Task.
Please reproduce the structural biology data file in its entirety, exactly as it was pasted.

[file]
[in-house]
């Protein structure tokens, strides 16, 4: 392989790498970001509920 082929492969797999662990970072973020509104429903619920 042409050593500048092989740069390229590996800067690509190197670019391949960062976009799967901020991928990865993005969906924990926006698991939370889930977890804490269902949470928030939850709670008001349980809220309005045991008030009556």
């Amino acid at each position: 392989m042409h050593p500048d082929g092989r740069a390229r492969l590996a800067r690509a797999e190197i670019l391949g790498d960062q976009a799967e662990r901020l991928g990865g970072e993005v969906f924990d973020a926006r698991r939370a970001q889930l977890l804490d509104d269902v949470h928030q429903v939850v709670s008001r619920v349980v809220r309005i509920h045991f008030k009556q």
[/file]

[in-house]
């Protein structure tokens, strides 16, 4: 392989790498970001509920 082929492969797999662990970072973020509104429903619920 042409050593500048092989740069390229590996800067690509190197670019391949960062976009799967901020991928990865993005969906924990926006698991939370889930977890804490269902949470928030939850709670008001349980809220309005045991008030009556």
């Amino acid at each position: 392989m042409h050593p500048d082929g092989r740069a390229r492969l590996a800067r690509a797999e190197i670019l391949g790498d960062q976009a799967e662990r901020l991928g990865g970072e993005v969906f924990d973020a926006r698991r939370a970001q889930l977890l804490d509104d269902v949470h928030q429903v939850v709670s008001r619920v349980v809220r309005i509920h045991f008030k009556q």